Last year 116 of the 247 deadheads were flights between Edmonton and Calgary that cost taxpayers about $3,900 per one-way trip. Government planes also made numerous flights with no passengers from Edmonton to Fort McMurray, Grande Prairie, Lethbridge and Medicine Hat as well as to other Canadian cities, but those additional costs are unknown.

Premier Alison Redford said the taxpayer dollars that fund government flights is money well spent.

"There are a lot of places in this province - this very big province - that it's not possible to get to on commercial flights and it'd important for us - not just for politicians but also for government employees, for people that are part of some of our government boards (and) youth secretariats - to be able to travel around the province and connect with each other," Redford said. "I believe we have four planes and I know they are put to very good use. . . . That's an investment in what it means to build strong communities across the province so we're not separate from each other."

Ottawa says unforeseen challenges made plans for Arctic station too costly

The federal government says budget concerns are behind cuts to a planned Arctic naval facility.

A defence department official says downgrades to plans for the Nanisivik station on the eastern gate of the Northwest Passage were necessary because of the unexpected high costs of building in the North.

Kim Tulipan says the cuts were made to keep the project within its $100 million budget.

Defence Minister Peter MacKay said last week the cuts wouldn't make any difference to northern military operations.

MacKay says the facility will still be an improvement.

Original plans included office, accommodation and workshop buildings as well as improvements to the wharf. They've now been reduced to an unheated warehouse and a small tank farm.

Improvements to the aging 1970s-era jetty have been put off for years.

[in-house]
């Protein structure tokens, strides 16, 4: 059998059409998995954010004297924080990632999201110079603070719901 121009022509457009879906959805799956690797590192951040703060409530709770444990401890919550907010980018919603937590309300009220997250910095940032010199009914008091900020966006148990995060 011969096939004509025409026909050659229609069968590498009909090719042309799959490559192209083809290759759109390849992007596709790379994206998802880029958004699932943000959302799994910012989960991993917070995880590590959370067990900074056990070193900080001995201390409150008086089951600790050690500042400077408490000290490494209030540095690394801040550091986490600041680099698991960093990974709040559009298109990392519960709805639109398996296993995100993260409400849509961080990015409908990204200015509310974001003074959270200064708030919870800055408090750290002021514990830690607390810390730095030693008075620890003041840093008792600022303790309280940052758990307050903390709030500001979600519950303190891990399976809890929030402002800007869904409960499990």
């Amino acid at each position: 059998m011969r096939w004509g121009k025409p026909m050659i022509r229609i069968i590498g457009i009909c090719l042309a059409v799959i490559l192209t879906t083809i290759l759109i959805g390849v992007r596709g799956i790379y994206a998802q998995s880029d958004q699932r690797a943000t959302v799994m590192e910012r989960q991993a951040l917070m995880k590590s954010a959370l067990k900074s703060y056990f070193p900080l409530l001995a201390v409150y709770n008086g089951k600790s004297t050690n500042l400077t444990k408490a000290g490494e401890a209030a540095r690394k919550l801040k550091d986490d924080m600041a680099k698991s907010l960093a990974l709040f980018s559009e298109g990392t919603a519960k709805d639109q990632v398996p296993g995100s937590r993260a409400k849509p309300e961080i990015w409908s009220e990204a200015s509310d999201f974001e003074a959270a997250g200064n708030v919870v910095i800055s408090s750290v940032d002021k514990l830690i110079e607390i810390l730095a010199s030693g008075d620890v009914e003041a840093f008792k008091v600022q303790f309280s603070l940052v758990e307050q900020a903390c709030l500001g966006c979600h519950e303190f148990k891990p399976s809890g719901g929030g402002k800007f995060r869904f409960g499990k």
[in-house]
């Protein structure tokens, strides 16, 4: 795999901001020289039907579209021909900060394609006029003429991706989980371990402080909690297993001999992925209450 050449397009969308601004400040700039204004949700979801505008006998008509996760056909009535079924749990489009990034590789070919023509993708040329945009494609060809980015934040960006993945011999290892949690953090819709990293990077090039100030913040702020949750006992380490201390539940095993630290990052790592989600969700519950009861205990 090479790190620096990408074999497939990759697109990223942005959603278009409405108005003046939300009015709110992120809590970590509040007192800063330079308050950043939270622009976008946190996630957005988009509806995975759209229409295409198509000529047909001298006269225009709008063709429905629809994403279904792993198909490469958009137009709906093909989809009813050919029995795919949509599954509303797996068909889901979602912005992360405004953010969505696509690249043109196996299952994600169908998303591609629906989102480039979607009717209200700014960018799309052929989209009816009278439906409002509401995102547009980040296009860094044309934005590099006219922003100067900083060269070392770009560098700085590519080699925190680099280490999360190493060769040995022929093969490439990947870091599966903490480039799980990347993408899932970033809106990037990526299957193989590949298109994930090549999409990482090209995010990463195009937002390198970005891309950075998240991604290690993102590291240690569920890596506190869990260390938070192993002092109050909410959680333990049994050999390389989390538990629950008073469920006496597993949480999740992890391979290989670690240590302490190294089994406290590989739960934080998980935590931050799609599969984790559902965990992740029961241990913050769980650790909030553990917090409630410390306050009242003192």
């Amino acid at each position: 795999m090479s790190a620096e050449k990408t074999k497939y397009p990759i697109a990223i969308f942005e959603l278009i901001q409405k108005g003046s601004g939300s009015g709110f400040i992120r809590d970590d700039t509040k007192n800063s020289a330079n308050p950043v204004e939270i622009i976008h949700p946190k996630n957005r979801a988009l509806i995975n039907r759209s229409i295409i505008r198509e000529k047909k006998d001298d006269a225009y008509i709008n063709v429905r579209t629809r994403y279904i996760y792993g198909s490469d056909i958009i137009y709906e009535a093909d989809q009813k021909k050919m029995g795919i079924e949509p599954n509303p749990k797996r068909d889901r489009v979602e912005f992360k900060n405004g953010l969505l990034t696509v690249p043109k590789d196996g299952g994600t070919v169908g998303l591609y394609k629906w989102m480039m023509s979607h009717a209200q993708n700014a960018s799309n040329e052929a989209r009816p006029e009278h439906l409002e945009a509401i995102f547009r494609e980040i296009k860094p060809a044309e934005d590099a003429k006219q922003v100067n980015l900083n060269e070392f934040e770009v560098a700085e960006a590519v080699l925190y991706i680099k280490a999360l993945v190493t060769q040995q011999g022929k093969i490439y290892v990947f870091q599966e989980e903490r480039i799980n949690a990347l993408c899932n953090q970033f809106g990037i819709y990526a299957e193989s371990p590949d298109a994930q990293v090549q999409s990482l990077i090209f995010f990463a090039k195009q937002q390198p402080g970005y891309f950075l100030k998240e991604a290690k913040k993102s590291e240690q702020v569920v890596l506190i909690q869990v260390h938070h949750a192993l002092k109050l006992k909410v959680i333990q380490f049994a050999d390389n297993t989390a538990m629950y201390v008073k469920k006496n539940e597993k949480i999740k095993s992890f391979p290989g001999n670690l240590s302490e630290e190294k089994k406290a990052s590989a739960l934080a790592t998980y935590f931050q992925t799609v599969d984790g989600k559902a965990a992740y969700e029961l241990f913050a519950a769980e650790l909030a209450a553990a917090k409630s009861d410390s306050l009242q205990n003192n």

``Any infrastructure work in the Arctic poses a number of unique challenges due to the remoteness of the location and various other difficulties, such as a shorter construction season and permafrost. Therefore, the original scope of 1/8Nanisivik 3/8 had to be reduced to ensure the project remained on budget,'' Tulipan wrote in an email.

White pride rally in Edmonton lasts only minutes after anti-racists show up

EDMONTON—A white pride rally in Edmonton’s downtown lasted only minutes when the demonstrators fled into a subway stairwell after they were greeted by over 100 anti-racist counter-protesters.

Police then blocked subway platform entrances until the roughly two dozen white pride demonstrators, most of them masked, were able to leave on a train.

Police spokesman Scott Pattison said at one point as the racist group was nearing the site near Edmonton City Hall, both sides clashed briefly, but police separated them quickly.

“I believe there was some pushing and shoving but it was only momentary,” Pattison said, noting there were no injuries or arrests.

As the groups neared City Hall, police kept the anti-racists from crossing the street and getting close to the white pride rally, but both sides shouted insults at each other until the white pride group left.

Anti-racist demonstrators ran from entrance to entrance of the subway in an effort to follow the rally, and expressed their frustration at police who were blocking the doors.

“I think it’s a shame that our tax dollars are being used to coddle and protect racist hate groups in our city,” said one anti-racist demonstrator with a megaphone.

Harper Says Many Viterra Assets Will Remain in Canadian Hands

Glencore International Plc’s $6.1 billion bid for Viterra Inc. (VT) will keep many of the acquired company’s assets in “Canadian hands,” Prime Minister Stephen Harper said.

Harper commented today at a news conference in Tokyo on Glencore’s proposed acquisition of Viterra, Canada’s biggest grain handler. As part of the transaction, Calgary-based Agrium Inc. (AGU) will acquire about 90 percent of Viterra’s Canadian retail facilities. Glencore has also agreed to sell assets to Richardson International Ltd., a unit of Winnipeg-based James Richardson & Sons Ltd.

“My understanding of the deal is that many of the assets will actually remain in Canadian hands, so I’m not sure it really would be categorized at this point as primarily a foreign investment,” said Harper, after meeting with Japanese Prime Minister Yoshihiko Noda.

The deal shows how much interest there is in the Canadian grain and agriculture sector, which is “a tremendously good thing,” Harper said.

He added that such interest is “genuinely welcomed by farmers, and our main concern is always that farmers will retain choice in terms of their marketing options going forward.”

Under the Investment Canada Act, the federal government reviews foreign acquisitions of companies with assets valued at more than C$330 million ($330 million). The C$16.25-a-share offer announced by Baar, Switzerland-based Glencore will also require approval from Canada’s Competition Bureau, which said it would be reviewing the proposed transaction.